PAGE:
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Wiener klinische Wochenschrift

, Volume 131, Issue 17–18, pp 442–445 | Cite as

Acute liver failure in immunocompetent patients infected with hepatitis E

  • Christian Wenter
  • Wegene Borena
  • Georg Oberhuber
  • Ivo GraziadeiEmail author
Open Access
short report

Summary

In almost all immunocompetent patients an acute hepatitis E virus (HEV) infection is clinically silent with spontaneous viral clearance. So far, only a very small number of severe acute HEV infections have been described. This article reports the case of a 78-year-old immunocompetent, diabetic patient, who presented with a symptomatic acute HEV genotype (GT) 3 infection and that progressed to acute liver failure. After starting with an antiviral therapy with ribavirin, the HEV viral load rapidly decreased with a significant improvement of the laboratory parameters as well as a clinical amelioration of the patient. The treatment was continued for 3 months and led to a complete resolution of this acute fulminant hepatitis E. Although the risk is almost negligible this article clearly demonstrates that an acute liver failure due to HEV should also be considered in immunocompetent patients, especially in older male individuals with diabetes mellitus.

Keywords

Ribavirin Zoonotic infection Solid organ transplantation Immunosuppression Liver sausages 

Introduction

While in the past hepatitis E virus (HEV) infection was mainly considered as a disease occurring almost exclusively in developing countries and as a travel-associated liver disease in western countries, an increasing number of autochthonous HEV infections have been observed in Europe in recent years [1]. Nowadays, HEV infection is the most common cause of acute viral hepatitis in many European countries. Based on recent seroprevalence data there are at least 2 million locally acquired HEV infections in Europe every year [2, 3, 4]. Whereas HEV genotypes (GT) 1 and 2 are obligate human pathogens spread by the fecal-oral route via contaminated water seen in areas with fragile sanitary infrastructure (e.g. Asia, Africa), in high-income countries hepatitis E is mostly a locally acquired zoonotic infection caused almost universally by HEV GT 3, with occasional cases caused by HEV GT 4. Beside HEV positive blood donations as an infection source, an increasing number of animals have been found to carry HEV. Pigs, wild boar and deer seem to be clinically relevant for human health caused by close contact or consumption of infected meat products, which have been undercooked or consumed raw [5].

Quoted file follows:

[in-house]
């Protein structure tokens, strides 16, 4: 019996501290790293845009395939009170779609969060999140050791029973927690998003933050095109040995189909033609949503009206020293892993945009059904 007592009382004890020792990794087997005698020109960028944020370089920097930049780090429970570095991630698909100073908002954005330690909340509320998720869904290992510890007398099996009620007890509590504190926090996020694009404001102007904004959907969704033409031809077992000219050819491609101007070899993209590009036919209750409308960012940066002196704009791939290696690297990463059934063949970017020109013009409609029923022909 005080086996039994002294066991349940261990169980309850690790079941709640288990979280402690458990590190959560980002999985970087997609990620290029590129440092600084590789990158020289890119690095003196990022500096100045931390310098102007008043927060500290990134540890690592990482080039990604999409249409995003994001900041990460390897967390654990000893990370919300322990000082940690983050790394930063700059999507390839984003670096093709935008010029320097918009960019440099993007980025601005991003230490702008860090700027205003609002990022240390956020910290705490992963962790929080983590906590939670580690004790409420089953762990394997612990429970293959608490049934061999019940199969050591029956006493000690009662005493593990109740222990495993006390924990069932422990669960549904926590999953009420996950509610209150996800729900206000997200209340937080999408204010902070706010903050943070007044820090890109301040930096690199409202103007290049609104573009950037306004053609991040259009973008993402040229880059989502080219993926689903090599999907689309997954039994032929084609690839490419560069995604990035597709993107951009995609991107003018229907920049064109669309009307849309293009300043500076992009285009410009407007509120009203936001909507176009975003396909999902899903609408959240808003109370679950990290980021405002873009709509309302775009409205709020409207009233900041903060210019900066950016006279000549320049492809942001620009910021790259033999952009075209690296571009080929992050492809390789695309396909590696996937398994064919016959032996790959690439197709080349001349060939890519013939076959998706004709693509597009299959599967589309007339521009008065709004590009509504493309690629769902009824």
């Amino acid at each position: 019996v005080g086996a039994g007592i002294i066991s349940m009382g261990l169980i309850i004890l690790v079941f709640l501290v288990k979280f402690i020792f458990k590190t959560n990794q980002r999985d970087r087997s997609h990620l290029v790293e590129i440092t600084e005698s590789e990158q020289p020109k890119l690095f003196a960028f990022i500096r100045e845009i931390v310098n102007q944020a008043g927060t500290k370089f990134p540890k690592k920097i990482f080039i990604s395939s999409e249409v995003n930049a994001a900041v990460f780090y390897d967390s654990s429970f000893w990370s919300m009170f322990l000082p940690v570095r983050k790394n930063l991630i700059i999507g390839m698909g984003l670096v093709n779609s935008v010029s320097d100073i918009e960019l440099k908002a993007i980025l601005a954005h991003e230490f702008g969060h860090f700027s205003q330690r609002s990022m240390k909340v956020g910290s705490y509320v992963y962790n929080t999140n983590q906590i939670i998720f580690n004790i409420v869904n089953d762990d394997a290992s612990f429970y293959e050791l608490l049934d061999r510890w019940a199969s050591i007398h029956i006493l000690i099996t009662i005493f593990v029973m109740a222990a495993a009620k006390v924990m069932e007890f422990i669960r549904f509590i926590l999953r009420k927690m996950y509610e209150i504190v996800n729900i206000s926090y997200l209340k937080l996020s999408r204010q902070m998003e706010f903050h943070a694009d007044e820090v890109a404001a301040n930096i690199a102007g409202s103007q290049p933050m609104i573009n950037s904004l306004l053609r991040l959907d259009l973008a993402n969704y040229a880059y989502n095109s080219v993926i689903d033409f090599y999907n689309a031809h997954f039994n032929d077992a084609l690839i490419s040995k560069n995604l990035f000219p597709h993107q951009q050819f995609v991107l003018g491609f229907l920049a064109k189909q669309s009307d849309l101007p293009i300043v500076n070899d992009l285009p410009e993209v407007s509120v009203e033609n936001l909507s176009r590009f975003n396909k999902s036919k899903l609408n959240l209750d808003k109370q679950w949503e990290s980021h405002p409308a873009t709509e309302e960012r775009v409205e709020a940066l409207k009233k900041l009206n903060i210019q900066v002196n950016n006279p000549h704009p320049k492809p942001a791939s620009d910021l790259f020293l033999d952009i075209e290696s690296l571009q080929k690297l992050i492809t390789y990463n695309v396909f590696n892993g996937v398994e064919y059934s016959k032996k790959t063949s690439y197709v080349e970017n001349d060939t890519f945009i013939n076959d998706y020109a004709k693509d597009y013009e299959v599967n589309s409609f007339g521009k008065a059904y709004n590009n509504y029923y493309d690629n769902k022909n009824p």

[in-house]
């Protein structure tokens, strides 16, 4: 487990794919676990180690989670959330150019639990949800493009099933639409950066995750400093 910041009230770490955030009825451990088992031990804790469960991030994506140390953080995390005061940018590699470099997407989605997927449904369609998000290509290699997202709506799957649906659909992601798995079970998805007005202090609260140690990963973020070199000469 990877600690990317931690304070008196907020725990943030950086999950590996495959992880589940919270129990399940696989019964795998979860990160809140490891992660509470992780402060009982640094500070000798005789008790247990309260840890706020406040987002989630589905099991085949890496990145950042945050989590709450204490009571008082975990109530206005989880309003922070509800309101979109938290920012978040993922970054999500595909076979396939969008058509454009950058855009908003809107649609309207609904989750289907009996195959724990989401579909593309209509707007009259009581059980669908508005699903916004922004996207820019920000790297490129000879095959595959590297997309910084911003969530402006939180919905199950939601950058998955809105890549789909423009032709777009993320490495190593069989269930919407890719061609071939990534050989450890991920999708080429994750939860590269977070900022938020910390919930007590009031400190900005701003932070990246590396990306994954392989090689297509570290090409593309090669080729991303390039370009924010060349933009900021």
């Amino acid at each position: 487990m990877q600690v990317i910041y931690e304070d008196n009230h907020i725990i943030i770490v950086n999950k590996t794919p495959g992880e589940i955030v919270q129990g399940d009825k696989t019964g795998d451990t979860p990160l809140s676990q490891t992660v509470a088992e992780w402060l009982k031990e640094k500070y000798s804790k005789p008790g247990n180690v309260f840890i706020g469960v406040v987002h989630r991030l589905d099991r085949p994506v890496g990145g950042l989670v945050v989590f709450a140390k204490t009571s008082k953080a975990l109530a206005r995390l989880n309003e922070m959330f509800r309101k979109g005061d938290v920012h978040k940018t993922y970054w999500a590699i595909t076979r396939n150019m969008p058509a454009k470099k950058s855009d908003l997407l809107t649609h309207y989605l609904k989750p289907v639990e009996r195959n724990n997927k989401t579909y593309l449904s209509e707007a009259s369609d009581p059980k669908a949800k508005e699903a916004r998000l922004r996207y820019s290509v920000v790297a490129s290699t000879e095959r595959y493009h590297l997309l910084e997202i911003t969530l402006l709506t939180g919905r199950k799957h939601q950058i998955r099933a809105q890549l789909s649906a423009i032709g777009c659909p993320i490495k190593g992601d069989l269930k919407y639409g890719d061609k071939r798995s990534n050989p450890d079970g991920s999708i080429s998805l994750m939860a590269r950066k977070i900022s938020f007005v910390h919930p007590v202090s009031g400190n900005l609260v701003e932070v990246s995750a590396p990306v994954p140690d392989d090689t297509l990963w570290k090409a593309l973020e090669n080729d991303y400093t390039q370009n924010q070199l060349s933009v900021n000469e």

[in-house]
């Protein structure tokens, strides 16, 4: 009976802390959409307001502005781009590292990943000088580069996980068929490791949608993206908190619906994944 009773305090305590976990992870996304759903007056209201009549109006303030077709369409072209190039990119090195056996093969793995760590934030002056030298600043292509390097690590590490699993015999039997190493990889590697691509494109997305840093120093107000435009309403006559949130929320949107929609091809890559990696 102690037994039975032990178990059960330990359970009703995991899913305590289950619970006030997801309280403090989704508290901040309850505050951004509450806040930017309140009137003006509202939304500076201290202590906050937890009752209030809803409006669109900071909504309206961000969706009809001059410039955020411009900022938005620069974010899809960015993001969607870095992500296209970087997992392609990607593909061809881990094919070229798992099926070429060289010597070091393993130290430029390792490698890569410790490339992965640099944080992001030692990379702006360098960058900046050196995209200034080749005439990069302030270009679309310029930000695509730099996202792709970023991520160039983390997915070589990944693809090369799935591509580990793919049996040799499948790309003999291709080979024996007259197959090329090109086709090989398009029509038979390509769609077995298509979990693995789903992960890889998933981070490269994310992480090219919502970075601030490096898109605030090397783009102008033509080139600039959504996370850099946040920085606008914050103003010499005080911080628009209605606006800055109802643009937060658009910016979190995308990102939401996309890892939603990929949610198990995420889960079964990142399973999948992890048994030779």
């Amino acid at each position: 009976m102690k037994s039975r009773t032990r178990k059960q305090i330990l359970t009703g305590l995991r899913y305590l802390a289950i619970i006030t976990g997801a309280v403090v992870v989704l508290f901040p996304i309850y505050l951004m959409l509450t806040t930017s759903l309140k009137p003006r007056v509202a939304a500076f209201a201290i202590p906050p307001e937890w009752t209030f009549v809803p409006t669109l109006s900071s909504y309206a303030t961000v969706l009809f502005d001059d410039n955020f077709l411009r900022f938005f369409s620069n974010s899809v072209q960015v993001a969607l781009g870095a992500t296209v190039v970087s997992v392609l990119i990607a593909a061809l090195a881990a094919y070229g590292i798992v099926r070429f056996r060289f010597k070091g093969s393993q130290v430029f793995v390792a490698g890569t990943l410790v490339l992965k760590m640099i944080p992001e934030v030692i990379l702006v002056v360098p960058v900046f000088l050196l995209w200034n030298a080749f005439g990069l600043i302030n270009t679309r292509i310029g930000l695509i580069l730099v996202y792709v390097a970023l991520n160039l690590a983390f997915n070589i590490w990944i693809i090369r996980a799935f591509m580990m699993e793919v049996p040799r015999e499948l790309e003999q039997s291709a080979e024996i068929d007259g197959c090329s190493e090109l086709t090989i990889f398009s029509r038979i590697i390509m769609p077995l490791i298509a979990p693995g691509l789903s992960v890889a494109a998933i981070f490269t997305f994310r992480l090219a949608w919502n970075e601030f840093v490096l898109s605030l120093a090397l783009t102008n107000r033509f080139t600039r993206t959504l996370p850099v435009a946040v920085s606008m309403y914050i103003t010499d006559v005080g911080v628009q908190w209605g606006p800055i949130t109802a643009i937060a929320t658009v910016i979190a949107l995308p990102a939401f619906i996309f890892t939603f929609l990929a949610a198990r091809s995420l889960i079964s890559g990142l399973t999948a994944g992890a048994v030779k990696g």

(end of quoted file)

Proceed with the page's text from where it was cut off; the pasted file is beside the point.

In almost all immunocompetent patients, the course of the HEV infection is asymptomatic and self-limiting. In recent years only a very small number of cases with severe acute hepatitis progressing to liver failure have been reported; however, mainly in patients affected with the HEV genotype 1 and not with genotype 3 [6]. This article reports the case of an immunocompetent patient who presented with symptomatic acute hepatitis E (GT 3) and progressed to acute liver failure.

Case presentation

In September 2018 a 78-year-old male patient was admitted to this hospital because of increasing itching and progressive fatigue over the previous days. The medical history included heart failure due to ischemic heart disease and an aorto-coronary bypass in 1990; furthermore, diabetes mellitus and arterial hypertension as well as chronic arterial fibrillation. The medication included metformin, lisinopril, bisoprolol and rivaroxaban, which was stopped immediately after admission. Diabetes mellitus was diagnosed in 2013 and was well-controlled. At admission the glycated hemoglobin (HbA1c) level was 5.4%. On examination, the patient’s vital signs were normal, the abdomen was soft without tenderness, but scleral jaundice was present. Blood results at admission showed significantly elevated aminotransferases and an increased total bilirubin. Liver synthetic functions were within normal limits. Other test results are shown in Table 1.